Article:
Russian Sanctions Update: Five Months into the War in Ukraine

Jessica Sanderson, Partner at The Volkov Law Group, re-joins us for a posting on the current state of sanctions against Russia. Jessica can be reached at [email protected]

It’s been five months since Russia invaded the Ukraine, and the United States has imposed a succession of increasingly severe economic sanctions on Russia and Belarus. A recent study published by Jeffrey Sonnenfeld, a Professor in the Practice of Management at Yale School of Management and four of his colleagues at the Executive Leadership Institute (affiliated with Yale), found that “business retreats and sanctions are catastrophically crippling the Russian economy.” As harmful as these sanctions have been in Russia, the repercussions of these trade sanction are being felt in all countries, including here at home in the U.S. Participants in the global economy are struggling to find alternatives to Russian business partners and exports, and we are all grappling with the rapidly changing sanctions laws. While it presently remains lawful to transact some business with certain Russian counterparties in limited sectors of the economy, a license is now necessary for most trade with Russia outside of the civilian and humanitarian areas of agriculture and medicine.

Below is a summary of the significant U.S. sanctions against Russia, Belarus and their citizens imposed in the last five months. If your business involves any of these sectors, entities, or individuals, we encourage you to consult the most up-to-date sanctions regulations and lists, and to carefully consider the attendant legal, commercial, and reputation risks.  

Since February 21, 2022: (i) President Biden has issued four Executive Orders restricting trade with and investment in Russia (EOs 14065, 14066, 14068, and 14071), (ii) the Biden administration signed two bills into law – the “Ending Importation of Russian Oil Act” (H.R. 6968), which prohibits energy imports from Russia, and the “Suspending Normal Trade Relations with Russia and Belarus Act” (H.R. 7108), which suspends normal trade relations with Russia and Belarus and raises tariffs on products from Russia or Belarus; (iii) the Department of Treasury’s Office of Foreign Assets Control (OFAC) published the “Russian Harmful Foreign Activities Sanctions Regulations, 31 CFR part 587, and issued four new “directives,” five “determinations,” and nearly forty Russia-related general licenses and Ukraine General Licenses authorizing otherwise prohibited transactions (e.g., wind-downs); and (iv) OFAC has published more than 180 frequently asked questions (FAQs) regarding the Russian Harmful Foreign Activities Sanctions (see Russian Harmful Foreign Activities Sanctions FAQ Topic Page).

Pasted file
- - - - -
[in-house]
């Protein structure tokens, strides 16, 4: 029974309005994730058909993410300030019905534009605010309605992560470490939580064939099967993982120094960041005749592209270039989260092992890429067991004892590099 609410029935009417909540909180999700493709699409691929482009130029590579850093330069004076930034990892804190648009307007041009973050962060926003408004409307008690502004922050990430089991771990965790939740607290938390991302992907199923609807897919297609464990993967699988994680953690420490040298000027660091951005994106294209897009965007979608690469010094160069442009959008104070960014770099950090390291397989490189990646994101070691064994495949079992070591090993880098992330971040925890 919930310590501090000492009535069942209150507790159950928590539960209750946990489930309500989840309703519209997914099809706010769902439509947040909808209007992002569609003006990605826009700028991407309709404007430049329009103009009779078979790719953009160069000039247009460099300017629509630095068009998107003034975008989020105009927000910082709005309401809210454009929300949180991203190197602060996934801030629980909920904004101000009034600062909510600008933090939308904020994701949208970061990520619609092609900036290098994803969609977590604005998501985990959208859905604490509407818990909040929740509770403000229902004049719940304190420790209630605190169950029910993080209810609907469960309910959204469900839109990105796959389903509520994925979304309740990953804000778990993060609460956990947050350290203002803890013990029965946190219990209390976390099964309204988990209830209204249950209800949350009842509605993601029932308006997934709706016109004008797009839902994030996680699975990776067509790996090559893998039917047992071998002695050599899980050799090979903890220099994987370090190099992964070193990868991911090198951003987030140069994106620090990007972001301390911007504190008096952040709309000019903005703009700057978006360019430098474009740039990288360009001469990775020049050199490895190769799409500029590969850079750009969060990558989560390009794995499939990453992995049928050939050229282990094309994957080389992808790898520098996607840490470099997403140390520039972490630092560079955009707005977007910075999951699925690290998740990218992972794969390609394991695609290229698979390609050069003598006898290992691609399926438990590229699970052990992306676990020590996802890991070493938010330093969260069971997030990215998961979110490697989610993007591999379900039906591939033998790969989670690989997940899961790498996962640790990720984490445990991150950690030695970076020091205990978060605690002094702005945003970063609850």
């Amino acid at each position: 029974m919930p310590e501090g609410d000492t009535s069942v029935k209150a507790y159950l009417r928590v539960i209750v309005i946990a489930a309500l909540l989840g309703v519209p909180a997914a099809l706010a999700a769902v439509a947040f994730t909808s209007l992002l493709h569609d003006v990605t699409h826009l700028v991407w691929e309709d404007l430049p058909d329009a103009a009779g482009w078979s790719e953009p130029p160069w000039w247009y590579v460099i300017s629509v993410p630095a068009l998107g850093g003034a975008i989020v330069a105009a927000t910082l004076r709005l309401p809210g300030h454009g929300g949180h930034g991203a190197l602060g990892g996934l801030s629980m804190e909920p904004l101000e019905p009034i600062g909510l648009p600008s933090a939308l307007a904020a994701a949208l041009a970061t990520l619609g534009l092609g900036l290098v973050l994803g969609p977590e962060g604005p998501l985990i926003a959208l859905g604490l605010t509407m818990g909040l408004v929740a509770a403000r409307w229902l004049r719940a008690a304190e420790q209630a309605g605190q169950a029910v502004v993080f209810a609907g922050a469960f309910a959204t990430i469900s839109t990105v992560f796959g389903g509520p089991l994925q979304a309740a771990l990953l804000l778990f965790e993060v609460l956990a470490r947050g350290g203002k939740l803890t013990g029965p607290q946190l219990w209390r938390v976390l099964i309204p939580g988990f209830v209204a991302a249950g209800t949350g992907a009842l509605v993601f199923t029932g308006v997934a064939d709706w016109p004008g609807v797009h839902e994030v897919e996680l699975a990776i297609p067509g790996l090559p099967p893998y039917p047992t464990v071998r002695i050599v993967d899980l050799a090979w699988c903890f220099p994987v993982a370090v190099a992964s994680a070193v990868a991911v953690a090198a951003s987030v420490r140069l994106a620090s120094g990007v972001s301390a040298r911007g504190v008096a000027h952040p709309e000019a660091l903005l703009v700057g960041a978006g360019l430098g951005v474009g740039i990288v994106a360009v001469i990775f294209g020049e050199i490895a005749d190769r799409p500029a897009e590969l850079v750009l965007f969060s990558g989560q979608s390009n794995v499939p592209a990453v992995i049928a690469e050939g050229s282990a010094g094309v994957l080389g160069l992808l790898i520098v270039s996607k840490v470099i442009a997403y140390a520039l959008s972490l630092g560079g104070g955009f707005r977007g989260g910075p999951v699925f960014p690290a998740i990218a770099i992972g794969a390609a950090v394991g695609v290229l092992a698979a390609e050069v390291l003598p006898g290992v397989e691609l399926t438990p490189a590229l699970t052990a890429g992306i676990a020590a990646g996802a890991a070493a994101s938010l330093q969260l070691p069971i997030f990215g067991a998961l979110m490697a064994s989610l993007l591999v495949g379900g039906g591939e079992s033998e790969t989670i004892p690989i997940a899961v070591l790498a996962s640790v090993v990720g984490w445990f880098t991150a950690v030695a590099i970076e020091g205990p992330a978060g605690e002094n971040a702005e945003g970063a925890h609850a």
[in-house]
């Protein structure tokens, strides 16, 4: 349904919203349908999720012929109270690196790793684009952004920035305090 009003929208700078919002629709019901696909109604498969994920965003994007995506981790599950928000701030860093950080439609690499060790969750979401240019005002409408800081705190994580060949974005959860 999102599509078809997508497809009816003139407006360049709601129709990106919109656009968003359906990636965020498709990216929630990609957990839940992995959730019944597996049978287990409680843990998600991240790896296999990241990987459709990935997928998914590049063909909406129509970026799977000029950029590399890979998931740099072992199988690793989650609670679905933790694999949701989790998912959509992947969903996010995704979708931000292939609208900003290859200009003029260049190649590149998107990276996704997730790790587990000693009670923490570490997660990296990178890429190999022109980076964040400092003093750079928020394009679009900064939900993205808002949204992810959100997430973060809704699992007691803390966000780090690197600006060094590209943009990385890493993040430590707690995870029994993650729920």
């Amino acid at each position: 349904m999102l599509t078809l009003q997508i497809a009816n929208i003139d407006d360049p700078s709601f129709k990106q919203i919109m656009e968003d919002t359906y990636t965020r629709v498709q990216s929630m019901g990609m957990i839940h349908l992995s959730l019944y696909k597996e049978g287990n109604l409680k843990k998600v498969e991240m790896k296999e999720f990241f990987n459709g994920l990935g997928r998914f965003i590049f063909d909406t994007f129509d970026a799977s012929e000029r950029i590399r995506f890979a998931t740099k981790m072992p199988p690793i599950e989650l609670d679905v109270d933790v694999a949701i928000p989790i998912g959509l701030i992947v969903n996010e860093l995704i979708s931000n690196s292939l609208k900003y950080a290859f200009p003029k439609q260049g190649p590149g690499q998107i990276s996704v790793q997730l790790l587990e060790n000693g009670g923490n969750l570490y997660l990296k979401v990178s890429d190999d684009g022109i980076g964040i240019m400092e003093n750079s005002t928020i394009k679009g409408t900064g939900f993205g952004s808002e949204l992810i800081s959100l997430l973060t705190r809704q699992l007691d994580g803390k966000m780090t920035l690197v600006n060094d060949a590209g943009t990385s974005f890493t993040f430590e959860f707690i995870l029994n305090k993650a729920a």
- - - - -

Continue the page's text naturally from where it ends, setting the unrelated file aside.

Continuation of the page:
In the five months between February 21, 2022 and the date of this article, the United States has:

  • banned the import of Russian crude oil, petroleum products, liquefied natural gas, coal, gold, diamonds, seafood, and alcoholic beverages;
  • suspended normal trade relations with Russia and Belarus and increased tariffs on otherwise permissible imports from those countries;
  • added hundreds of Russian individuals, including Putin, Lavrov, Security Council members, politicians, government officials and ministers, oligarchs, business executives, and their family members to the Specially Designated Nationals and Blocked Persons List (SDN List), which means that U.S. persons are prohibited from engaging in any transactions with them and must block any property in their possession or under their control in which an SDN has an interest;